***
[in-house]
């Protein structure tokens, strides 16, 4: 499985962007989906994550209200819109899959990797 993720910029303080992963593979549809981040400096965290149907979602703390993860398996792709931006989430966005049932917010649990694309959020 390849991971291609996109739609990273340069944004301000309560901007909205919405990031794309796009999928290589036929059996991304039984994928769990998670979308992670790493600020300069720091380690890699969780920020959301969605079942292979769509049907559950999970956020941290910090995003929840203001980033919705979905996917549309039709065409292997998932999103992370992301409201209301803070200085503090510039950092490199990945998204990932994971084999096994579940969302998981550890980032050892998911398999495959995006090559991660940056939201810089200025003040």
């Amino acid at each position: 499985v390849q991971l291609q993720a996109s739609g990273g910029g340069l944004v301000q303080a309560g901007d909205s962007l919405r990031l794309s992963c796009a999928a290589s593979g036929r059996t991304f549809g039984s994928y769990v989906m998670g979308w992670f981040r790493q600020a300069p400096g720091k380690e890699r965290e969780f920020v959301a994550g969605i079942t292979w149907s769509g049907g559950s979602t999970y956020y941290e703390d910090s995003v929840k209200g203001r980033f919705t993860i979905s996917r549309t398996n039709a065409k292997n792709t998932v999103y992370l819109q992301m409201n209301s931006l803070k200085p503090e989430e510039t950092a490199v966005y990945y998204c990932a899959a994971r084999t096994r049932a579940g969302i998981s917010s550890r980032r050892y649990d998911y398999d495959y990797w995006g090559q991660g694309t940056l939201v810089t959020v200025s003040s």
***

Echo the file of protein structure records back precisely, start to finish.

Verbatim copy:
[in-house]
């Protein structure tokens, strides 16, 4: 499985962007989906994550209200819109899959990797 993720910029303080992963593979549809981040400096965290149907979602703390993860398996792709931006989430966005049932917010649990694309959020 390849991971291609996109739609990273340069944004301000309560901007909205919405990031794309796009999928290589036929059996991304039984994928769990998670979308992670790493600020300069720091380690890699969780920020959301969605079942292979769509049907559950999970956020941290910090995003929840203001980033919705979905996917549309039709065409292997998932999103992370992301409201209301803070200085503090510039950092490199990945998204990932994971084999096994579940969302998981550890980032050892998911398999495959995006090559991660940056939201810089200025003040």
């Amino acid at each position: 499985v390849q991971l291609q993720a996109s739609g990273g910029g340069l944004v301000q303080a309560g901007d909205s962007l919405r990031l794309s992963c796009a999928a290589s593979g036929r059996t991304f549809g039984s994928y769990v989906m998670g979308w992670f981040r790493q600020a300069p400096g720091k380690e890699r965290e969780f920020v959301a994550g969605i079942t292979w149907s769509g049907g559950s979602t999970y956020y941290e703390d910090s995003v929840k209200g203001r980033f919705t993860i979905s996917r549309t398996n039709a065409k292997n792709t998932v999103y992370l819109q992301m409201n209301s931006l803070k200085p503090e989430e510039t950092a490199v966005y990945y998204c990932a899959a994971r084999t096994r049932a579940g969302i998981s917010s550890r980032r050892y649990d998911y398999d495959y990797w995006g090559q991660g694309t940056l939201v810089t959020v200025s003040s």